Therefore, there is a need for new, more effective prenyl-protein transferase inhibitors.

SUMMARY OF THE INVENTION

One embodiment of the present invention provides compounds of the following formula or pharmaceutically-acceptable salts thereof, and methods of use thereof:


wherein

R1 is a halogenated phenyl;

R2 is nitrogen, phenyl, phenylamide, pyrazole, methylpyrazole, dimethylpyrazole, pyridine, thiophene, dimethylcyclobutyl, dimethylcyclopropyl or cyclopropyl;

R3 is benzyl, isopropyl, chlorobenzyl, 2-benzyl-5-methyl-imidazole, methyl thiophene, trifluoro methyl benzyl, 3,5-trifluoromethyl benzyl, or ethylmethylsulfide; and,

R4 is NH2 or OH.

Another embodiment of the present invention provides the following compounds or pharmaceutically-acceptable salts thereof, and methods of use thereof:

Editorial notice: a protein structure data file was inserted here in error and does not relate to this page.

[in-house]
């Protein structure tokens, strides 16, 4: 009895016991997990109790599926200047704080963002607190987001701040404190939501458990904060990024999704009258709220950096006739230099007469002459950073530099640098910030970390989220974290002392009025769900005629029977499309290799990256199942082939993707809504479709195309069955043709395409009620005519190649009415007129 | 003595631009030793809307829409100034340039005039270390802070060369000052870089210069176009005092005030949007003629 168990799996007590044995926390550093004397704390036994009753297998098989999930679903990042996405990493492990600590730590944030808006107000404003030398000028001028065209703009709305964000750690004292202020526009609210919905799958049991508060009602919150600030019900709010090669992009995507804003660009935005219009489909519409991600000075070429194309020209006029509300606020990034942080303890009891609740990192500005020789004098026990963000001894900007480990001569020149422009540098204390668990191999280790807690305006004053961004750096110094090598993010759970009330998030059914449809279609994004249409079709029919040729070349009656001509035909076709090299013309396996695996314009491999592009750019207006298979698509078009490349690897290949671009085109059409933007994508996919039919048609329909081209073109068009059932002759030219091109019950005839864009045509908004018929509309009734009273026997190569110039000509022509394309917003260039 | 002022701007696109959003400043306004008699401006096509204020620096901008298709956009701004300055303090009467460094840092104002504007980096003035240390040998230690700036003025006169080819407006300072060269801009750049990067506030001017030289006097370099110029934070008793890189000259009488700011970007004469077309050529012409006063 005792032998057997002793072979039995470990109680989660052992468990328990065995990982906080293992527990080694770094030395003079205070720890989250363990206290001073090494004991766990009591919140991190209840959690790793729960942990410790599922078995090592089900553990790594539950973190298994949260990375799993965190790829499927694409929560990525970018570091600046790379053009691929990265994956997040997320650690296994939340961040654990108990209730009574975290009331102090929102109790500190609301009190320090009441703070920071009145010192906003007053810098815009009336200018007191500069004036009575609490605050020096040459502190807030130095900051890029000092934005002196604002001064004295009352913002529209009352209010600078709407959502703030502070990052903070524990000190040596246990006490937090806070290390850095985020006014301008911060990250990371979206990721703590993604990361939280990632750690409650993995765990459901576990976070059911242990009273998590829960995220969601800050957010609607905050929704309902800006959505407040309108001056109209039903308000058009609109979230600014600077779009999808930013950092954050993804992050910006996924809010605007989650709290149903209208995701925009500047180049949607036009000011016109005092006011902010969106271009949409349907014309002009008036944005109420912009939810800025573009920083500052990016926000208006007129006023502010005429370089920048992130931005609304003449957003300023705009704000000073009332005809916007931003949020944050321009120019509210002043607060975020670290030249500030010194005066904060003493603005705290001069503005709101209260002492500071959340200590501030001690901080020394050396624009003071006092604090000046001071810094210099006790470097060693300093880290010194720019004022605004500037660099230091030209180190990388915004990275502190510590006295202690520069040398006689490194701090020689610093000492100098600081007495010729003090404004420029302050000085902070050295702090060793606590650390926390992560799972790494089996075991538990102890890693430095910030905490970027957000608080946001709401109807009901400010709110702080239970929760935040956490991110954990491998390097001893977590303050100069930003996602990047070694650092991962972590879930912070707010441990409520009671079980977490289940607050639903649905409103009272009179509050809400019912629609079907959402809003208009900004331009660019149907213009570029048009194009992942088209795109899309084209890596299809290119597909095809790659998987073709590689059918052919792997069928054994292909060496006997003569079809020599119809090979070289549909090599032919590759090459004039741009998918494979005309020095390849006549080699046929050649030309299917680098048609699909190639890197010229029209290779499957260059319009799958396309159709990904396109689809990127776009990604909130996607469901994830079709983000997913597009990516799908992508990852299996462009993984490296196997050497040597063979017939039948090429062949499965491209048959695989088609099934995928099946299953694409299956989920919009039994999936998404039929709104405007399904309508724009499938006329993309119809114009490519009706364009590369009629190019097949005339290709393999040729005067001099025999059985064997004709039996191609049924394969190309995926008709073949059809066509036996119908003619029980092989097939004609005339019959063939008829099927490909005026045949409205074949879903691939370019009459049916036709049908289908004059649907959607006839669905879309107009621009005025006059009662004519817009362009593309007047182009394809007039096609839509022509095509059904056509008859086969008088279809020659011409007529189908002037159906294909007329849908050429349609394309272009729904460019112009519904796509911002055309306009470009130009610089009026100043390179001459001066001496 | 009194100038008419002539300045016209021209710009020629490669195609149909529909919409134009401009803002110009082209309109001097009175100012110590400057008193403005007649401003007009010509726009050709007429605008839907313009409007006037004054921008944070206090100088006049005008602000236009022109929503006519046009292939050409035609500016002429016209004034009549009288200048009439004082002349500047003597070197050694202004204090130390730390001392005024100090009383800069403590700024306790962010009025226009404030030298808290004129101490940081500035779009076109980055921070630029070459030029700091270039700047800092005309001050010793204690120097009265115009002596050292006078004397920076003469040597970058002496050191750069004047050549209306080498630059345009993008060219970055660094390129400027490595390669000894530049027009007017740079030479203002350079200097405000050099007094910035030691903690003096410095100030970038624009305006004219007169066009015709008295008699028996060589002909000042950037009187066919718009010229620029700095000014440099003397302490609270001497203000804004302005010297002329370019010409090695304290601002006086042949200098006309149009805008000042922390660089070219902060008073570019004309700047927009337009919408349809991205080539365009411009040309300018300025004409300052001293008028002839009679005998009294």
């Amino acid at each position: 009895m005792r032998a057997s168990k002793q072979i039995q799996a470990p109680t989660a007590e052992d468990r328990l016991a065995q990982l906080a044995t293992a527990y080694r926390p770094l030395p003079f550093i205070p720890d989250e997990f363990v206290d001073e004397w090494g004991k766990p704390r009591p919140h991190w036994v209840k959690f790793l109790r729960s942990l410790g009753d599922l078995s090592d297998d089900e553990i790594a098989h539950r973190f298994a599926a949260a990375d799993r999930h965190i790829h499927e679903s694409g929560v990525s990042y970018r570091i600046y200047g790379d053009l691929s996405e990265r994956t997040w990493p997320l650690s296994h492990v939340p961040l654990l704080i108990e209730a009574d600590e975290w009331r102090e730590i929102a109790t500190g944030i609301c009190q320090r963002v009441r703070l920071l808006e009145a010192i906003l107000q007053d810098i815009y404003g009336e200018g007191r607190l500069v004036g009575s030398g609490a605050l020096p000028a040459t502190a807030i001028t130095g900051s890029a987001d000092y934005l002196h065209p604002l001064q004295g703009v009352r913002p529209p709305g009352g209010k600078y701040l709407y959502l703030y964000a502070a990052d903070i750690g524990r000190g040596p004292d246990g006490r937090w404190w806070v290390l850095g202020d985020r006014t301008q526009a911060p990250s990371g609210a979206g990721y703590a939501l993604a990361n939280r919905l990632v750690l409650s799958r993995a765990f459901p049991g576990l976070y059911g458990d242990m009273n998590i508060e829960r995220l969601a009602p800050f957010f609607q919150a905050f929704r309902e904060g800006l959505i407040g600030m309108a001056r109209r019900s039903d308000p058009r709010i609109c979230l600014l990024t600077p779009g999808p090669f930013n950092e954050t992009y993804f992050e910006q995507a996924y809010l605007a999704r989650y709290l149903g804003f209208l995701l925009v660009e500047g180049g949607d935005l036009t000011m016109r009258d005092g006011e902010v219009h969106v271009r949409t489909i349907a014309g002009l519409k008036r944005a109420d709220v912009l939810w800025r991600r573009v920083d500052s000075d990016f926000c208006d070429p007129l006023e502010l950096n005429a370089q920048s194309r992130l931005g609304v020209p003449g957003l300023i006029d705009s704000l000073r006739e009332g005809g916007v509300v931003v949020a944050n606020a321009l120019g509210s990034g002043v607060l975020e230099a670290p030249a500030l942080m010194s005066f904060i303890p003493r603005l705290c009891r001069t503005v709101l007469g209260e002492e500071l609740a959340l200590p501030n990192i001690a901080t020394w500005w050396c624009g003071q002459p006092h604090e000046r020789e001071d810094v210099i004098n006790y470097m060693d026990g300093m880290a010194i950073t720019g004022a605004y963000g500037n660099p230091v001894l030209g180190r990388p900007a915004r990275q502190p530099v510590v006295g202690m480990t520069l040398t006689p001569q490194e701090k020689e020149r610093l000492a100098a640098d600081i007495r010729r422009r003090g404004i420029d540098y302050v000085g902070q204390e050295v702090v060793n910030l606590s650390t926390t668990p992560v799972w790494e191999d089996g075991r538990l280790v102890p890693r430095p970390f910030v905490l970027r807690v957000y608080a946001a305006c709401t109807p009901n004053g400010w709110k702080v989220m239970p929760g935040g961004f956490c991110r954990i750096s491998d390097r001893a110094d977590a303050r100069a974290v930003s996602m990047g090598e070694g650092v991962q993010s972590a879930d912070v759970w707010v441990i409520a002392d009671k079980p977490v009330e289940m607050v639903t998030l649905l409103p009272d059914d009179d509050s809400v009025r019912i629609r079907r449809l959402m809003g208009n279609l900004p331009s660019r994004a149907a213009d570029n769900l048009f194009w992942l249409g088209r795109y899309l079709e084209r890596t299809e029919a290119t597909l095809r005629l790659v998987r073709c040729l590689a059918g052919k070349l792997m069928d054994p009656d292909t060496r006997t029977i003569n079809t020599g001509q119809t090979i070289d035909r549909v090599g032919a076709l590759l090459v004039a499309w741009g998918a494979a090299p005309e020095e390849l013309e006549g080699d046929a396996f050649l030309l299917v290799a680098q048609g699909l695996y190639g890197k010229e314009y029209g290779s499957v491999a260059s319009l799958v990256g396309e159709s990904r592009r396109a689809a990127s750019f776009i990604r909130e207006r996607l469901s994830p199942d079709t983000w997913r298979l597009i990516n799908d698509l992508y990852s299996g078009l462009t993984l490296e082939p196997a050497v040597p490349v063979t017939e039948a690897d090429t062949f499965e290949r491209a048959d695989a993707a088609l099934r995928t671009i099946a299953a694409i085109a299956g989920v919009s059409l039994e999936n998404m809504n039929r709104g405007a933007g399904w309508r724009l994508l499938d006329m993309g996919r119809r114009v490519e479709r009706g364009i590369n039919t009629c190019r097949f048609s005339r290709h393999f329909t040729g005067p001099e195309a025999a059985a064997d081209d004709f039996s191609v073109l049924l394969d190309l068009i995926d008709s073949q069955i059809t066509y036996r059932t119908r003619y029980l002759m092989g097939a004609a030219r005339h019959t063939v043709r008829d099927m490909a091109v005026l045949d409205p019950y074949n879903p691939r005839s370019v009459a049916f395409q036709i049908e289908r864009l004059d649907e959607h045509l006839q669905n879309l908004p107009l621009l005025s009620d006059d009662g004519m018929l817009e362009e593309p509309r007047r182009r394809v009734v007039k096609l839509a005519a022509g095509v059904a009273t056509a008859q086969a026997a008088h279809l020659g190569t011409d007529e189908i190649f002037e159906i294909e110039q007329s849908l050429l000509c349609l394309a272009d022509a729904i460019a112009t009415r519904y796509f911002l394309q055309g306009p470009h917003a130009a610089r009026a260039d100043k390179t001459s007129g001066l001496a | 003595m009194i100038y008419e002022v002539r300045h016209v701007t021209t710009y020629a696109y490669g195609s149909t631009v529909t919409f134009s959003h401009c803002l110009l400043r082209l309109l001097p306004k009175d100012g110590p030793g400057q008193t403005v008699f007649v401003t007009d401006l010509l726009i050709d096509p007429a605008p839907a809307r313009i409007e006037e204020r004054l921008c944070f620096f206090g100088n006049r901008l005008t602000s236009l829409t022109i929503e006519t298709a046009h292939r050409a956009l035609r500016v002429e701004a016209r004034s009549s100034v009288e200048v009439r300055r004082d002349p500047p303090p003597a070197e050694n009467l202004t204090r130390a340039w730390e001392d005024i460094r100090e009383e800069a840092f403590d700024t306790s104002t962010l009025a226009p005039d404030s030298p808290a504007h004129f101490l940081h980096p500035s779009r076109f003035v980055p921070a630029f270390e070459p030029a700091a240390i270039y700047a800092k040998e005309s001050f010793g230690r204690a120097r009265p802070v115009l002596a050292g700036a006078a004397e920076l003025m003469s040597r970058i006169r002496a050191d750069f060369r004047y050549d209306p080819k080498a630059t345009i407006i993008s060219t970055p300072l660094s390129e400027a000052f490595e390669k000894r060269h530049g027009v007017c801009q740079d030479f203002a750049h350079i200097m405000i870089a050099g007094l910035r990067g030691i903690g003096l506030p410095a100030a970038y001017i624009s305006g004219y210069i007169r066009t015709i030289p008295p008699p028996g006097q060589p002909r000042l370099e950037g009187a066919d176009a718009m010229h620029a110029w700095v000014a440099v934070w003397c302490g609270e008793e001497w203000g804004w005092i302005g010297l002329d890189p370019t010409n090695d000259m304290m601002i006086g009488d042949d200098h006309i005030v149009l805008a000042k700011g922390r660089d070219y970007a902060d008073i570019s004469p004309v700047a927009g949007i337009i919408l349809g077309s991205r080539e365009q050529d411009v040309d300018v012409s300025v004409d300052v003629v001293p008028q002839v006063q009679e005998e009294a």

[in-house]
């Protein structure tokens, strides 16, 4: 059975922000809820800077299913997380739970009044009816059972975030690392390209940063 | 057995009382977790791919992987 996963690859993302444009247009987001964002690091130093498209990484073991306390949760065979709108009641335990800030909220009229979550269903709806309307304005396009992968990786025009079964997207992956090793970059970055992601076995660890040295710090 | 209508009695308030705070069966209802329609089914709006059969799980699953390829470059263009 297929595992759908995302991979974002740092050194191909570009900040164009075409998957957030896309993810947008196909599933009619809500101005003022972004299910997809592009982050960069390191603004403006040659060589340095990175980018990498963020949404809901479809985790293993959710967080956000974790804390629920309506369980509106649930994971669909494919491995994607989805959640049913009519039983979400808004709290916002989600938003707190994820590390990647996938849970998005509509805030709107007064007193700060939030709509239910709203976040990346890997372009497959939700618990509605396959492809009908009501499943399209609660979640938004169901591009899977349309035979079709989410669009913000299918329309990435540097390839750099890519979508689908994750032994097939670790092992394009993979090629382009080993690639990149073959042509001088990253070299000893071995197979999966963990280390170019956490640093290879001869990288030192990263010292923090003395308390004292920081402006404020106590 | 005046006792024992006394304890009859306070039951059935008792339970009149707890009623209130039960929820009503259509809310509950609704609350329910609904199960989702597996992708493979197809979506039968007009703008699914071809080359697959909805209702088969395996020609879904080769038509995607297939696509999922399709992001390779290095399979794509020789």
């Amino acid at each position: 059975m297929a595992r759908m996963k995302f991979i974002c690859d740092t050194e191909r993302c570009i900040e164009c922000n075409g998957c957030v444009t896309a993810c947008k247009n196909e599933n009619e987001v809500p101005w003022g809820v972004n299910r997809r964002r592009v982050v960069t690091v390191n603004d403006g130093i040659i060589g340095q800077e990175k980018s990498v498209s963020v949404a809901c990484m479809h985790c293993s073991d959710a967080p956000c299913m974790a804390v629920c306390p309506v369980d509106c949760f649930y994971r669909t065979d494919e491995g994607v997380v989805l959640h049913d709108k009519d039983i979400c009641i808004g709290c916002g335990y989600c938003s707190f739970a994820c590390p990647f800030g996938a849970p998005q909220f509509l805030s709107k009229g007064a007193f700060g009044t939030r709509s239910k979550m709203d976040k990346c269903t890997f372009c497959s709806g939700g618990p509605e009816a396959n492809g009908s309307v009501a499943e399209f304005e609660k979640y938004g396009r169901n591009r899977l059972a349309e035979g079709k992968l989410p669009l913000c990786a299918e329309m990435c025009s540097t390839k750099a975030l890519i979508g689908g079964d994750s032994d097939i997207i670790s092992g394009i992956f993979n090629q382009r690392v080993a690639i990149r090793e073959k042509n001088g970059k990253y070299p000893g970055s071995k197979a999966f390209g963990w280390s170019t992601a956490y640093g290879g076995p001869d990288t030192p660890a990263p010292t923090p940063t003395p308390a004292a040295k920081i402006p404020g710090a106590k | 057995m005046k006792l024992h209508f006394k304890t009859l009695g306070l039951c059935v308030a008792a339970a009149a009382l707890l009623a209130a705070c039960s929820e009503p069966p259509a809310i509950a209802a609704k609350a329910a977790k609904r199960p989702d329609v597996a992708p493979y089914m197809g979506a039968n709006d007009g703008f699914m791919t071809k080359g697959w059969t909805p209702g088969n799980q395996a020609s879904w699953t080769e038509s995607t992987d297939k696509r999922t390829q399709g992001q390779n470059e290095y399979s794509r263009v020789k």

wherein

R1 is a halogenated phenyl;

R2 is bicyclo[2.2.1]heptane (norbornane), cyclopropane or cyclohexane; and,

R3 is NH2, OH or 2-amino-3-phenylpropanamide (i.e. a compound of the structure —NHCH(CH2—C6H5)—CONH2).

Another embodiment of the present invention provides the following compounds or a pharmaceutically-acceptable salts thereof, and methods of use thereof:


wherein

R1 is a halogenated phenyl;

R2 is (CH2)x where x is an integer between 1-4, cyclobutane or dimethylcyclobutane; and,

R3 is NH2 or OH.

Another embodiment of the present invention provides any of the following compounds or pharmaceutically-acceptable salts thereof, and methods of use thereof:


wherein R is a halogenated phenyl.

The present invention also provides a composition comprising a compound of the present invention, or a pharmaceutically-acceptable salt thereof, and a pharmaceutically-acceptable carrier.